Roma people in Hungary were not listed in the constitution of the state, unlike the other minorities. This resulted in lesser protection of their rights, a steep decrease in their living standard, segregation and alienation from the society. The recognized minorities on the other hand, saw an increase in the living standards, acceptance from the majority and integration in the society. [[http://countrystudies.us/hungary/50.htm]] This is a clear example of the impact special recognition (and the lack of it) has on minorities.

Yes because…

Our opponents have gone forward to argue that special recognition protects and fortifies minority rights. As good as this may sound this has not being the case and what they have refuse to realize is that it is special recognition that brought about the Bosnian Genocide of 1992–1995. As they rightfully pointed out the Bosnia and Herzegovina constitution only recognised Croats, Serbs and Bosniaks at the detriment of other groups constituting the country, but the question is really did the constitution needed to support certain groups or section of the country or did the constitution needed to recognize one people and neglect others? The answer is no, because all the constitution needed to do was to recognised all the people of the country and the component groups as equal and give them the same set of rights, privileges and duties as citizens.

What are our opponents still don’t understand is that all over the world, it is special recognition laws that brings about groups for whatever reasons. The following example from the black American history will help buttress our point.

“For more than 200 years before the Civil War, slavery existed in the United States. But after the war things began to get worse for blacks. The south thought they needed to do something. The Southern legislatures, former confederates, passed laws known as the black codes, after the war, which severely limited the rights of blacks and segregated them from whites.(2002 Rossville Jr. High) history website.

From these one can easily see that it is classifications like whites and blacks, Muslims and Christians, Arabs and Asians ,rich and poor, bourgeoisie and the proletariat etc. that fuel the ember of discord, segregation, exploitation and other minority disadvantages in society.
http://www.kawvalley.k12.ks.us/brown_v_board/about.htm http://en.wikipedia.org/wiki/African-American_history

The constitution is a superior guardian of minority rights

No because…

In times of political change and conflicts, minorities are the first one threatened, because they are not fully integrated in society and often there is bad blood between them and the majority. If a government that aims to harm a certain minority is elected, it could change the national politics easily, as it is easily to acquire sufficient majority in parliament to vote any suggested law.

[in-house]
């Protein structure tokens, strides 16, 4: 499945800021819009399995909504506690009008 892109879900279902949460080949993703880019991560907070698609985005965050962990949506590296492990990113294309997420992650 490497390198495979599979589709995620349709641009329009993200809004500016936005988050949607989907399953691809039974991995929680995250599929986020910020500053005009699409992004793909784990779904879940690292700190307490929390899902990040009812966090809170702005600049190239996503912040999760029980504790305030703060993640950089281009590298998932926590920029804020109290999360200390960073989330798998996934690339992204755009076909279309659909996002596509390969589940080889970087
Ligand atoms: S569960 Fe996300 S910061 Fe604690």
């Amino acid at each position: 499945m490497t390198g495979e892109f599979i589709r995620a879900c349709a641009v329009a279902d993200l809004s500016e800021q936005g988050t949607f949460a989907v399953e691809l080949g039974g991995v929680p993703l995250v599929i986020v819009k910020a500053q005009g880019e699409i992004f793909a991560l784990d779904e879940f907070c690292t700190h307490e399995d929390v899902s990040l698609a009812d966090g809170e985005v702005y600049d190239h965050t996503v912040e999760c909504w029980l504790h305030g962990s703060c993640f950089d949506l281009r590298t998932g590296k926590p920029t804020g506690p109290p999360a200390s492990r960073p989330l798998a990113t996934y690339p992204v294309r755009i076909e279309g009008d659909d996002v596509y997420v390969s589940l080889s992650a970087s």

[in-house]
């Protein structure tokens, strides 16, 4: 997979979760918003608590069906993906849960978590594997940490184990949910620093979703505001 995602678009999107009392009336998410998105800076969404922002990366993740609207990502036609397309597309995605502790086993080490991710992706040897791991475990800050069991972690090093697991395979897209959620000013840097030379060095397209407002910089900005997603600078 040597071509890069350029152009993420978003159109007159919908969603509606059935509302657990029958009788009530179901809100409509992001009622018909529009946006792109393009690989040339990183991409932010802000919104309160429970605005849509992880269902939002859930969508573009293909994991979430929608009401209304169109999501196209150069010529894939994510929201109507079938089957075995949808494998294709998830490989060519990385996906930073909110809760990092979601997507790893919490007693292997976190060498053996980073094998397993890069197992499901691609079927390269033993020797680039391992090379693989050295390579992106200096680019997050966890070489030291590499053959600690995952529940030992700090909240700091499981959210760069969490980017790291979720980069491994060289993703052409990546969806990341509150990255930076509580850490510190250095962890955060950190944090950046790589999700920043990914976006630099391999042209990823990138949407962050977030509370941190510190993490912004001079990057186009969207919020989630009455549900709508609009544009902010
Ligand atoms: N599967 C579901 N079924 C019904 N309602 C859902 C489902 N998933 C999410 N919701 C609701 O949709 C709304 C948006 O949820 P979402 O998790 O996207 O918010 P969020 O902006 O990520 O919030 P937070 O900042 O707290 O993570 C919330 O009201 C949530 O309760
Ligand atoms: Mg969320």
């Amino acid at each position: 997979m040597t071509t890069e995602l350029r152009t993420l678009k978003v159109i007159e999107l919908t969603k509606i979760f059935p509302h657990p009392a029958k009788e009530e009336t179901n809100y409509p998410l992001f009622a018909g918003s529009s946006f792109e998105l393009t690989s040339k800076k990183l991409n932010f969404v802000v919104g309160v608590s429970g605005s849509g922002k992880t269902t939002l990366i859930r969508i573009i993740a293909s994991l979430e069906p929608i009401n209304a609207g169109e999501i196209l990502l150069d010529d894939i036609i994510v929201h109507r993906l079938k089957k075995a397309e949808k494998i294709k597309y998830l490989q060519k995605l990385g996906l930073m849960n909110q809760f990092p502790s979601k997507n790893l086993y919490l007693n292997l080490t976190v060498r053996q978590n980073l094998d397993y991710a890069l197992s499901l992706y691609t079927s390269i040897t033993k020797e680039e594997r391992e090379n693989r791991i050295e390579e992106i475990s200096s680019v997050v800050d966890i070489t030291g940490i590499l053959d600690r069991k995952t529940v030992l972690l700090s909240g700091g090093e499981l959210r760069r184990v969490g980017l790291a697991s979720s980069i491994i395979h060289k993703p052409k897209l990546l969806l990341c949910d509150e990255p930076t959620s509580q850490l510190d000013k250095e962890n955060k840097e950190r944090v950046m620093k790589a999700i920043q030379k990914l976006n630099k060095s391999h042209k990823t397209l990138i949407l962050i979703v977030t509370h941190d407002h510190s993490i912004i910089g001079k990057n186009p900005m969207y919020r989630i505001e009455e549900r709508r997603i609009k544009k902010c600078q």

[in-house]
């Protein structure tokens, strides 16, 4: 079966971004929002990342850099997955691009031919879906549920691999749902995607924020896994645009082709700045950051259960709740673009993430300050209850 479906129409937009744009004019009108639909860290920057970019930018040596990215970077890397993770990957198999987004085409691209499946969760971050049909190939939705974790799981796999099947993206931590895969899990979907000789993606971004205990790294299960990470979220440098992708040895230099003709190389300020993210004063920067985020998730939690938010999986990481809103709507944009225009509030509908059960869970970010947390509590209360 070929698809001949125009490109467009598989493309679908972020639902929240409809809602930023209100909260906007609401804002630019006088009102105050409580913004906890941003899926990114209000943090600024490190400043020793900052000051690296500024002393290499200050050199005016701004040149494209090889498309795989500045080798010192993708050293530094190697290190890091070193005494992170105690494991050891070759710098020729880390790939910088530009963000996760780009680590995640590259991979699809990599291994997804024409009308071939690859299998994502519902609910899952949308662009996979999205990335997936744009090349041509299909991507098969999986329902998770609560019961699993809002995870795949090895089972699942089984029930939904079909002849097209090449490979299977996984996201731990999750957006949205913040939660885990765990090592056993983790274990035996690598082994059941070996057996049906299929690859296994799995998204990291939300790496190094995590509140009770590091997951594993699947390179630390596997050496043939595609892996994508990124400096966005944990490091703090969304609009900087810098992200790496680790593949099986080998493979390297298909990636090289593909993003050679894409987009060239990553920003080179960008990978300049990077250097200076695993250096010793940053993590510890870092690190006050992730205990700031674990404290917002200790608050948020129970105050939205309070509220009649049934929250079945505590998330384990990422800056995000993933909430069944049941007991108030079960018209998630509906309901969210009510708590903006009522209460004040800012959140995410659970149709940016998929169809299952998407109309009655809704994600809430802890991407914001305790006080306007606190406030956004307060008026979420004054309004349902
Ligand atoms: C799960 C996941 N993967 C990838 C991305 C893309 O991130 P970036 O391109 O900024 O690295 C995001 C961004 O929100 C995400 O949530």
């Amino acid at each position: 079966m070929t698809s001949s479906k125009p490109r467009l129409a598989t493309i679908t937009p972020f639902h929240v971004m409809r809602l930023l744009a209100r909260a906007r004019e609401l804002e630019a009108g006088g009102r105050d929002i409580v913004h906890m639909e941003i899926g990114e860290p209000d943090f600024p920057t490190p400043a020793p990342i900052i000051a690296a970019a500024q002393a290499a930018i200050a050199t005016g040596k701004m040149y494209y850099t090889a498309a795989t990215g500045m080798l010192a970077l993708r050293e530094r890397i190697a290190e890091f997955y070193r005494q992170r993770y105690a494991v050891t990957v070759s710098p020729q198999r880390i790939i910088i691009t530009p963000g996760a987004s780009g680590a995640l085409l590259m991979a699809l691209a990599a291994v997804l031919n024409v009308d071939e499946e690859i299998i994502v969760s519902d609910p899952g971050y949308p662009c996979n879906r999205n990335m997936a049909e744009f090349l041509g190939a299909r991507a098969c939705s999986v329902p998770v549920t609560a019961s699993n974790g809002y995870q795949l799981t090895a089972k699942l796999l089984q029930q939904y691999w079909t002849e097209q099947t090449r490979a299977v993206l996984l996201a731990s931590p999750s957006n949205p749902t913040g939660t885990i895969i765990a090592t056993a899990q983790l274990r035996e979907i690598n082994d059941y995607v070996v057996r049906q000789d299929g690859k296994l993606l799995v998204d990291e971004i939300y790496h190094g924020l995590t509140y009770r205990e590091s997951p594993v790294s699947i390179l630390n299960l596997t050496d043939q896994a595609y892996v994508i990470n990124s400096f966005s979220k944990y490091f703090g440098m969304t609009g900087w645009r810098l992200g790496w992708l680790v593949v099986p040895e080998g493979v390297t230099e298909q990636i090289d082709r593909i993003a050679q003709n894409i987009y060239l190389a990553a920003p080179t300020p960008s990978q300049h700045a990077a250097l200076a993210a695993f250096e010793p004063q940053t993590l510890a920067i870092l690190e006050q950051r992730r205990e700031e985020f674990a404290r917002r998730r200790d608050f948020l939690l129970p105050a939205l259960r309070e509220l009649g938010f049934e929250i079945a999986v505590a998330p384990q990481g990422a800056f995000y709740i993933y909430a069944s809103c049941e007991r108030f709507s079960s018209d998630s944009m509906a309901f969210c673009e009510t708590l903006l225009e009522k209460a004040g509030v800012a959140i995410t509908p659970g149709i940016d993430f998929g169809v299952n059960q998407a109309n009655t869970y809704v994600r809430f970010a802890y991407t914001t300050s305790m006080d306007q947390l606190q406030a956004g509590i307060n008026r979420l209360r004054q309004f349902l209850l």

Due to the large majority of the representative bodies required to change a clause of the constitution, and because of its highest position in the legal hierarchy of the state, the constitutions stands as a guardian of the minority rights. These rights do not refer to privileges and benefits that the representatives of the majorities would not gain, rather the most basic rights. Some of the updated amendments of the US Constitution referring to minority groups are the right to free thought, right to equality, and the right to free support.[[http://bit.ly/ruxcav]]

In 2004, the Israeli Constitution committee, for the first time in history, has undertaken the task of discussing collective rights for minorities to be listed in the constitution, such as the autonomy in education, using their own language etc.[[http://bit.ly/otsdCv]] With this they are trying to keep the promise The Israeli Declaration of Independence made “The State of Israel will maintain complete social and political equality for all its citizens, without distinction on the grounds of religion, race or sex”.

Having the minorities specially recognized in the constitutions would produce even better results, as they will finally be recognized as an existing ethnic, cultural or religious group of the country, and will be protected from government manipulation. Since the constitution is the highest legal act, any possible harm to the rights of minorities would be counter- constitutional. This protects minorities from a sudden change of politics and principles that a new government could make.

Yes because…

Our opponent have refused to recognised the fact that a numerically superior group could suffer minority disadvantages, classical examples are Blacks under apartheid South Africa, Hutus in Rwanda etc. Again a truly democratic constitution caters for diversity within its jurisdiction without resort to measures and provisions that then creates other problems by accentuating differences between the component groups in the country. As is the case in Nigeria where the federal character laws which basis is quota system that is intended to promote minority rights has being stiffening the country’s progress and development since independence by promoting mediocrity at the expense of meritocracy ,had being promoting squabbles instead of contentment based on quarrel over constitutionalised federal revenue sharing formula etc.